If you went by the seedings, Sunday’s result was an upset. Rybakina is seeded 22nd, but that is misleading. She got no ranking points for winning Wimbledon because the tours stripped the tournament of points in retaliation for its decision to bar Russian and Belarusian players after the invasion of Ukraine.
Rybakina, born and raised in Russia before switching allegiance to Kazakhstan in 2018, was not affected by the ban, but without the 2,000 points normally allotted to the singles champion, she did not get a rankings boost for her victory.
With those points, she would be comfortably in the top 10 and would also have qualified for last year’s eight-player WTA Finals, where another mother lode of points was available.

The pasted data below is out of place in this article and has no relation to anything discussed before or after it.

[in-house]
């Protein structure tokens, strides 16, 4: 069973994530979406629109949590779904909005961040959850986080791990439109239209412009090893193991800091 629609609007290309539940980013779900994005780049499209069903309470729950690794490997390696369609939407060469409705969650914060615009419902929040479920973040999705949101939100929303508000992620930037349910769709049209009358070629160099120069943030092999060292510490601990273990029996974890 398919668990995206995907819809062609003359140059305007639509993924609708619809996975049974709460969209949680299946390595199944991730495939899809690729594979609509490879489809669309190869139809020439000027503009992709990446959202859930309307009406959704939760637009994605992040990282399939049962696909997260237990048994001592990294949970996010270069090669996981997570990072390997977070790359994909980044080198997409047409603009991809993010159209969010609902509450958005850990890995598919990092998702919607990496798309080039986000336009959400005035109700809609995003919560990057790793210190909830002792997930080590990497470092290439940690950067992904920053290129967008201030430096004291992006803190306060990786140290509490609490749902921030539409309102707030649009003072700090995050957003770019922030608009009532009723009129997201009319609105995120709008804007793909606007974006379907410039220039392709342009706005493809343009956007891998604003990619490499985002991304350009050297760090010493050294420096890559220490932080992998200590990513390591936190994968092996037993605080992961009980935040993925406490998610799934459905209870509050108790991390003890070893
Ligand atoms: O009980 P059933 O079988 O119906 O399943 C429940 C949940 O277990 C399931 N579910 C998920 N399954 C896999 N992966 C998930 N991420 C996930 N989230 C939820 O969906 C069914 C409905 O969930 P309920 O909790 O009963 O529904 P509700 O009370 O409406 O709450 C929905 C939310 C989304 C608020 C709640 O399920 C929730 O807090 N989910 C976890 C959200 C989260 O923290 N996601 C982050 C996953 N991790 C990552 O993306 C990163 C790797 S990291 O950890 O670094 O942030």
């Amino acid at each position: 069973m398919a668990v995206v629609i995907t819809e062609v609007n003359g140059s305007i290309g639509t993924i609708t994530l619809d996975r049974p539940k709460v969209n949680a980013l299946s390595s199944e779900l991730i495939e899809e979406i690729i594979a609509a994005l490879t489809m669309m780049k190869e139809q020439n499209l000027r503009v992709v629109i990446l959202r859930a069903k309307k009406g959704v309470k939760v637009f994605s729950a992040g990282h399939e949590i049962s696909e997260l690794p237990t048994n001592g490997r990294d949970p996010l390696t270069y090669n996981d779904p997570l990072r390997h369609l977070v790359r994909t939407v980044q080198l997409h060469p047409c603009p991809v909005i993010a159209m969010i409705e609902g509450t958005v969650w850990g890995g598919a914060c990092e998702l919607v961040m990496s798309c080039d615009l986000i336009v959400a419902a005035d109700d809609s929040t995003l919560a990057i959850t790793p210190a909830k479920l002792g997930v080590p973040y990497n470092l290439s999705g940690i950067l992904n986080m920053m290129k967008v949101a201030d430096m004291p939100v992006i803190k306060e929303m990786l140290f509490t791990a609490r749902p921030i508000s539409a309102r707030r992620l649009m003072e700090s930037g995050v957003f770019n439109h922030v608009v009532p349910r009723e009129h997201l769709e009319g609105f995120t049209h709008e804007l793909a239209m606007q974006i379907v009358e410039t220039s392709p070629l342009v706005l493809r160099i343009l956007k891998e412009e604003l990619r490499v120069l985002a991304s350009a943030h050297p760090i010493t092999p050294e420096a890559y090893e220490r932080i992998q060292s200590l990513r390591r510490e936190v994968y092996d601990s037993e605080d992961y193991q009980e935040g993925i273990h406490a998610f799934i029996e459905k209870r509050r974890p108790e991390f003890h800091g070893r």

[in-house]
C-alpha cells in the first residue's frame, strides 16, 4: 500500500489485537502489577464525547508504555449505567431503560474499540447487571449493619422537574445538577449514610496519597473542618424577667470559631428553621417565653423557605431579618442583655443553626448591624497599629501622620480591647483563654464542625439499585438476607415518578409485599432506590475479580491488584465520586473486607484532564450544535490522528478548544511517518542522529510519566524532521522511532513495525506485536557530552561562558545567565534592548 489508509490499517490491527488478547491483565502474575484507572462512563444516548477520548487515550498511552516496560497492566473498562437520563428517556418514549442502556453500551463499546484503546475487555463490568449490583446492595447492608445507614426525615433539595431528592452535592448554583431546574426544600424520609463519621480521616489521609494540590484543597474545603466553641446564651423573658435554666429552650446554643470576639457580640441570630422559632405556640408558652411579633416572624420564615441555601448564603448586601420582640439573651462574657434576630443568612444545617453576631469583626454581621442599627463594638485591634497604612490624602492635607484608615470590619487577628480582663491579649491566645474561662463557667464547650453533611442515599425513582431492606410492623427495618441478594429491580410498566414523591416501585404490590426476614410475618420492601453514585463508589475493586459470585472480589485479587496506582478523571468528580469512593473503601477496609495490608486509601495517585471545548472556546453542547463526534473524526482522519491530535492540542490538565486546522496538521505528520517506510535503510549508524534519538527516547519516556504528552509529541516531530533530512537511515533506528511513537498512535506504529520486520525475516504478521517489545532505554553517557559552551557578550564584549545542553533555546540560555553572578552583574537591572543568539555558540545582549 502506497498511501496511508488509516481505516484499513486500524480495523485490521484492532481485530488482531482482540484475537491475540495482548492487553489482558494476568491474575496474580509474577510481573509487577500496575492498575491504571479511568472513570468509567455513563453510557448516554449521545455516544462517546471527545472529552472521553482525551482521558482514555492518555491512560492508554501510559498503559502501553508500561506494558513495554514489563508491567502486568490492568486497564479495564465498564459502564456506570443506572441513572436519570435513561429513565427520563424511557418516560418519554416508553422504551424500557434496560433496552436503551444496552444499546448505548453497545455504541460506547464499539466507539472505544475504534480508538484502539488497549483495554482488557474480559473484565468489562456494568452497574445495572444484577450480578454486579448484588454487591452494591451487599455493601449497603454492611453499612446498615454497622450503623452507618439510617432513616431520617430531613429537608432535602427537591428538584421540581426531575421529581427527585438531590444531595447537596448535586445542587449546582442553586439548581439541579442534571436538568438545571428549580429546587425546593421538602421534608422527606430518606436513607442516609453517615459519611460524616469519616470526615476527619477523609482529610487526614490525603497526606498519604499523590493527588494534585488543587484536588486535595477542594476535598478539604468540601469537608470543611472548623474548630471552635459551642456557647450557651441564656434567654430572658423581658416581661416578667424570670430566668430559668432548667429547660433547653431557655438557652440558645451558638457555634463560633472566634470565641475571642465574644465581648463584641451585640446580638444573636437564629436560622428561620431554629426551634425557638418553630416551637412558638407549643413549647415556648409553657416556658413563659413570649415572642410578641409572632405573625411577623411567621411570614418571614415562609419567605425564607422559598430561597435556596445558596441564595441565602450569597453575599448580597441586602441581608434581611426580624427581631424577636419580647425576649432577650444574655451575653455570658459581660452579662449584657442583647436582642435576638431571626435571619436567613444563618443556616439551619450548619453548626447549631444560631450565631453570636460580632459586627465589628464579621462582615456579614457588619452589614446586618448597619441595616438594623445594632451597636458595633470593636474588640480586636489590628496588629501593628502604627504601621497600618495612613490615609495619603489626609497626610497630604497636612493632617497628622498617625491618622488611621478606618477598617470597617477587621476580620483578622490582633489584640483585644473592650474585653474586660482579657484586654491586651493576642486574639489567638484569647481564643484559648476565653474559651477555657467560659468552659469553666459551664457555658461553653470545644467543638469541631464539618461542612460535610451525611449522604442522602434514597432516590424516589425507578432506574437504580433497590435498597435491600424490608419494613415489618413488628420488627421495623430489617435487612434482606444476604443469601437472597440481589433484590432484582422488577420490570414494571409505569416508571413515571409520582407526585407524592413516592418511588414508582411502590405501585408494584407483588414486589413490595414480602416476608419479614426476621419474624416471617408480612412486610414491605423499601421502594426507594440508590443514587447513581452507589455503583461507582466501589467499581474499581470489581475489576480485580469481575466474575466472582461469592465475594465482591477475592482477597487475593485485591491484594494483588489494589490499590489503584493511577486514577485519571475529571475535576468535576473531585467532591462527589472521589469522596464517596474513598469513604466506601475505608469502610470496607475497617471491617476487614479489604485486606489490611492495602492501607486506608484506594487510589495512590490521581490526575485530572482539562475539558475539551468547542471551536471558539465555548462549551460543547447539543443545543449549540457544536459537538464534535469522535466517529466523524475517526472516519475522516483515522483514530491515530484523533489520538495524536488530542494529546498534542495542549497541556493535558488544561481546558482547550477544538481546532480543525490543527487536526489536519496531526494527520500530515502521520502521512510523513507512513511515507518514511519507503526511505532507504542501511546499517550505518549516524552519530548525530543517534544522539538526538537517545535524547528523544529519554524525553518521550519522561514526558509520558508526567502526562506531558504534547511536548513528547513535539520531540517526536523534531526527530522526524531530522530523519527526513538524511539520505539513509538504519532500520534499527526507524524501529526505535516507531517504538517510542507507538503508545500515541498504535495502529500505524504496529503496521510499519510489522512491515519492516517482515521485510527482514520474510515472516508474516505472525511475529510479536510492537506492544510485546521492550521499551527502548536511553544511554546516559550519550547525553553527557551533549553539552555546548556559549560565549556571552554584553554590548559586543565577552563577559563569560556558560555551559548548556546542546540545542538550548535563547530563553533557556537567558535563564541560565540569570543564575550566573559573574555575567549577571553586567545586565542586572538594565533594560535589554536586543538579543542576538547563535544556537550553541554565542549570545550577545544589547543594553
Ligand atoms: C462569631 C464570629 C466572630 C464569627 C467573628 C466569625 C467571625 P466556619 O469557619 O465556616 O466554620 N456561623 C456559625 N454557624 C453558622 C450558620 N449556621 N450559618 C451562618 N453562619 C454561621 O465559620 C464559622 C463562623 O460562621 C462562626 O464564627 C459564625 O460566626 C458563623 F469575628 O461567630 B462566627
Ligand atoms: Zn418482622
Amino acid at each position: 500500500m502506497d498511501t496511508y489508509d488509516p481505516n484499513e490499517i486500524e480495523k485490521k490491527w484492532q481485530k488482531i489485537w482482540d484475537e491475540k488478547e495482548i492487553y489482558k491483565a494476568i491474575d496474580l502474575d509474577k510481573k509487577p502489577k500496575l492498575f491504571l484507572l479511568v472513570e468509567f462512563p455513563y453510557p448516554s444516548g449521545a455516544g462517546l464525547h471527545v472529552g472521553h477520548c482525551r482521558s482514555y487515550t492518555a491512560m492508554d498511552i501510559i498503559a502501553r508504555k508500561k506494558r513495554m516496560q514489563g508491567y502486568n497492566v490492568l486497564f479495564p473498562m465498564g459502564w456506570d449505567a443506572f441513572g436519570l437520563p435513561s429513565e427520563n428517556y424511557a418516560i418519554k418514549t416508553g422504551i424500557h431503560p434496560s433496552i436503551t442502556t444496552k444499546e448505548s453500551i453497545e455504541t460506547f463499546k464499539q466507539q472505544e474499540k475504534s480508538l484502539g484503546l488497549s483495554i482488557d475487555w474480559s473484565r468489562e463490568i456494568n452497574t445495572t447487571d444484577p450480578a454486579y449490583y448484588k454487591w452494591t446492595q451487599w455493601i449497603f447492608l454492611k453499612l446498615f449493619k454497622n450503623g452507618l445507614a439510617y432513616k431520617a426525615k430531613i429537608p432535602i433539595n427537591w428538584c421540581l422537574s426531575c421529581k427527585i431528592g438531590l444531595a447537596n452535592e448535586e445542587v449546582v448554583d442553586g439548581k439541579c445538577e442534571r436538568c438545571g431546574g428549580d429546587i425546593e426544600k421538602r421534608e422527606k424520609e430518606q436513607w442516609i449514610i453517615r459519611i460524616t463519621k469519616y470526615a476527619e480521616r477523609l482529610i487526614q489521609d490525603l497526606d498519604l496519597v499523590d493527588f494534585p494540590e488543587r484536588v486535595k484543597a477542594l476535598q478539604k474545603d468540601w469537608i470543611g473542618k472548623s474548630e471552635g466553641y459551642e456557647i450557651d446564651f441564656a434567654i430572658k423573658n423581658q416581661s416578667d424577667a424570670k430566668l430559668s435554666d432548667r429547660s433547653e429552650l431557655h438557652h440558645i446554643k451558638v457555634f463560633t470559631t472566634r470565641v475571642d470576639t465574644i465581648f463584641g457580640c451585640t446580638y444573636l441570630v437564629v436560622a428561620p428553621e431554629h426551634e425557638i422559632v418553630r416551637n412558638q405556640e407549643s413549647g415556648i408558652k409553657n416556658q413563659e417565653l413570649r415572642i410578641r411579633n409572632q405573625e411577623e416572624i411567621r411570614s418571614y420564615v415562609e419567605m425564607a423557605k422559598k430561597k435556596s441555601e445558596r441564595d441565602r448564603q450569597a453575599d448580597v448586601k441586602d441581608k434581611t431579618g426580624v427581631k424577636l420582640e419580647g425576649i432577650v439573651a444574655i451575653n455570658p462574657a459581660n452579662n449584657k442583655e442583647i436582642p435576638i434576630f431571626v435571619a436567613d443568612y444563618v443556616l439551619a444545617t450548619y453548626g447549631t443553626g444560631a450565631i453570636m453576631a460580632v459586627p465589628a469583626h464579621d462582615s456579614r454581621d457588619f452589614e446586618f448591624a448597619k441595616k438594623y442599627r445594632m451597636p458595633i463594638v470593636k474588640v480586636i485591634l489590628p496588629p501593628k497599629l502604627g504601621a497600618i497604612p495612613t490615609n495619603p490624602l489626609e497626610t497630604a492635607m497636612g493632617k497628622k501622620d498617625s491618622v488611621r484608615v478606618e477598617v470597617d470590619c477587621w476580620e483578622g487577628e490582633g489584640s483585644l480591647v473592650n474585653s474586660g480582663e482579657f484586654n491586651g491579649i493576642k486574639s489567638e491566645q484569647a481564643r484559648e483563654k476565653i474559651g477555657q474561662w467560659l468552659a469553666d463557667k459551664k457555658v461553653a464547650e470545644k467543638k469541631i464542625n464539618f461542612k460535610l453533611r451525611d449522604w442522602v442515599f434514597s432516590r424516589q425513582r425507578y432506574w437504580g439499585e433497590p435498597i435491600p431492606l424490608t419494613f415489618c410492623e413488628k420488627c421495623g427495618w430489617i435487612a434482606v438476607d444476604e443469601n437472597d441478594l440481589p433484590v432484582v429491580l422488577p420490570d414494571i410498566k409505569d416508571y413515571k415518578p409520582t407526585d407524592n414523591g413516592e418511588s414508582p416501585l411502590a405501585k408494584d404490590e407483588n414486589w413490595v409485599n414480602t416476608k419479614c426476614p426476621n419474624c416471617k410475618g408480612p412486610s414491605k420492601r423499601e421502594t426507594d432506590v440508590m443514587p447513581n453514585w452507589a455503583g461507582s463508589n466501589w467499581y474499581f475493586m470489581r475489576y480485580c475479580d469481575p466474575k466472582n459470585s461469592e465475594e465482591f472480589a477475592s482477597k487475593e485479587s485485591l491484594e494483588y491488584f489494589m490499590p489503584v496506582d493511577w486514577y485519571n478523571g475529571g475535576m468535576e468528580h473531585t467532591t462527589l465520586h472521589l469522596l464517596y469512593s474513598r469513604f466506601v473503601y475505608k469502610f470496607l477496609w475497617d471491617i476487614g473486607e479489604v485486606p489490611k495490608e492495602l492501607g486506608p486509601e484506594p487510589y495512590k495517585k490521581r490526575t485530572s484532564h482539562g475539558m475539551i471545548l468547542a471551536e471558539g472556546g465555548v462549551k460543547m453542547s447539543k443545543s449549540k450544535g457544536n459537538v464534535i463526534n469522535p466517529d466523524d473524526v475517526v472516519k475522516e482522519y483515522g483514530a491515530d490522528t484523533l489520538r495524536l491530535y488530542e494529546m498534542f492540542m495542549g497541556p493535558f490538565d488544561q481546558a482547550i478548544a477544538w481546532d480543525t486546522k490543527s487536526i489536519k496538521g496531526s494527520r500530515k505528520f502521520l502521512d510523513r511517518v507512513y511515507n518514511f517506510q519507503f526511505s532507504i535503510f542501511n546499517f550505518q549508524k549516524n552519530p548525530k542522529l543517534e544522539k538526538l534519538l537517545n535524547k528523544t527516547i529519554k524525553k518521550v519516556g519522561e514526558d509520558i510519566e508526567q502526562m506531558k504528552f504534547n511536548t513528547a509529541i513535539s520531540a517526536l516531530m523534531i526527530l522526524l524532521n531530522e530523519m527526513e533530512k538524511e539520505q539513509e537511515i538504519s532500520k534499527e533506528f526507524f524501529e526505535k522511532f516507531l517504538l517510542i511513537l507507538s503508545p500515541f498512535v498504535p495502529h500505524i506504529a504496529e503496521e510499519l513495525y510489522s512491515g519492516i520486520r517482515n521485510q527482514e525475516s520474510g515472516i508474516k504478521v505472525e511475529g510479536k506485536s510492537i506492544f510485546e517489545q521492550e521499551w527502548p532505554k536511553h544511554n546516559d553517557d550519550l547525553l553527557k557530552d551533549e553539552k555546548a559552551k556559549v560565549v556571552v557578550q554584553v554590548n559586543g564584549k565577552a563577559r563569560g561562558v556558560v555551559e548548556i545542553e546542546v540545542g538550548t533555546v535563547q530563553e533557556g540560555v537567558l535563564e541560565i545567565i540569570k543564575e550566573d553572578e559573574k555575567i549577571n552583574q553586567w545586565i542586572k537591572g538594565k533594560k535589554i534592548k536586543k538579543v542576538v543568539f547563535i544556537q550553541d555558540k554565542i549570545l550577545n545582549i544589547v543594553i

Though she and her team appealed to the WTA to give her a wild card for the event based on her Wimbledon victory, the WTA did not grant the request.
“I think she deserved it,” Stefano Vukov, her coach, said on Sunday. “And people also don’t realize that players get big bonuses from their sponsors for finishing top five or top 10 that can add up to millions of dollars, so not getting the points from Wimbledon definitely cost her.”
Representing Kazakhstan makes it more challenging to market her globally than if she represented, say, a Grand Slam nation. For Vukov, that is a part of the reason she has received more Off Broadway court assignments than a typical first-time Wimbledon champion.
“Where you come from has a big impact on the respect you might get on tour,” he said. “Not to be prejudiced or negative about it, but it is what it is. The biggest markets we have are the U.S. and China. You might get more recognition if you are from the U.S. than maybe from Kazakhstan, which is totally understandable. In Kazakhstan, she gets huge recognition, but worldwide, internationally, it does affect things.”